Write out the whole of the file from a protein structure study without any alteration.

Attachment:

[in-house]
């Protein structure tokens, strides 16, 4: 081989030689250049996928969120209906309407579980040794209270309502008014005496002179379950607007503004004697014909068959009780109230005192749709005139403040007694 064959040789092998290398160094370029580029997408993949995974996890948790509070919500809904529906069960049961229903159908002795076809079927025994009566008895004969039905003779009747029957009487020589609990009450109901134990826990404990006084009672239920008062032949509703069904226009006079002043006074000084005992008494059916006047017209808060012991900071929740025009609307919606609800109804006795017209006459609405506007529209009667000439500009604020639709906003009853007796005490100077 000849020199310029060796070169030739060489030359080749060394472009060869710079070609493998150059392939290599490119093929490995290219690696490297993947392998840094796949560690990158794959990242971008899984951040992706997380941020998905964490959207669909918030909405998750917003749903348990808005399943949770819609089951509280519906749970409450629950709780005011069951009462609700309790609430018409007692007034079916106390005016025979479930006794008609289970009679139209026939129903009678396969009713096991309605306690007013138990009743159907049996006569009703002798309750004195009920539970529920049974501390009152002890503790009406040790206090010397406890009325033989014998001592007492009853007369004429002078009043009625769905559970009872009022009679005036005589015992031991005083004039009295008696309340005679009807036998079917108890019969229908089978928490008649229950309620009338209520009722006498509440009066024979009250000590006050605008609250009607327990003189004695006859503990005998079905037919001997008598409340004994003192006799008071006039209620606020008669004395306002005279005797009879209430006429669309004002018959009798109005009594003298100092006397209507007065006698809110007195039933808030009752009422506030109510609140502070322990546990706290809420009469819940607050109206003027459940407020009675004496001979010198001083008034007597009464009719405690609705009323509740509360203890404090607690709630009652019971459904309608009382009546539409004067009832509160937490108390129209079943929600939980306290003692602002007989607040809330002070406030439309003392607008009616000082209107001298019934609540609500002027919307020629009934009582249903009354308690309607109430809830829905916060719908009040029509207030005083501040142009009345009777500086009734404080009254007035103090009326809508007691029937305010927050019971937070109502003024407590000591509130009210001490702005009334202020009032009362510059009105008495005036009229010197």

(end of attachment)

[in-house]
């Protein structure tokens, strides 16, 4: 081989030689250049996928969120209906309407579980040794209270309502008014005496002179379950607007503004004697014909068959009780109230005192749709005139403040007694 064959040789092998290398160094370029580029997408993949995974996890948790509070919500809904529906069960049961229903159908002795076809079927025994009566008895004969039905003779009747029957009487020589609990009450109901134990826990404990006084009672239920008062032949509703069904226009006079002043006074000084005992008494059916006047017209808060012991900071929740025009609307919606609800109804006795017209006459609405506007529209009667000439500009604020639709906003009853007796005490100077 000849020199310029060796070169030739060489030359080749060394472009060869710079070609493998150059392939290599490119093929490995290219690696490297993947392998840094796949560690990158794959990242971008899984951040992706997380941020998905964490959207669909918030909405998750917003749903348990808005399943949770819609089951509280519906749970409450629950709780005011069951009462609700309790609430018409007692007034079916106390005016025979479930006794008609289970009679139209026939129903009678396969009713096991309605306690007013138990009743159907049996006569009703002798309750004195009920539970529920049974501390009152002890503790009406040790206090010397406890009325033989014998001592007492009853007369004429002078009043009625769905559970009872009022009679005036005589015992031991005083004039009295008696309340005679009807036998079917108890019969229908089978928490008649229950309620009338209520009722006498509440009066024979009250000590006050605008609250009607327990003189004695006859503990005998079905037919001997008598409340004994003192006799008071006039209620606020008669004395306002005279005797009879209430006429669309004002018959009798109005009594003298100092006397209507007065006698809110007195039933808030009752009422506030109510609140502070322990546990706290809420009469819940607050109206003027459940407020009675004496001979010198001083008034007597009464009719405690609705009323509740509360203890404090607690709630009652019971459904309608009382009546539409004067009832509160937490108390129209079943929600939980306290003692602002007989607040809330002070406030439309003392607008009616000082209107001298019934609540609500002027919307020629009934009582249903009354308690309607109430809830829905916060719908009040029509207030005083501040142009009345009777500086009734404080009254007035103090009326809508007691029937305010927050019971937070109502003024407590000591509130009210001490702005009334202020009032009362510059009105008495005036009229010197």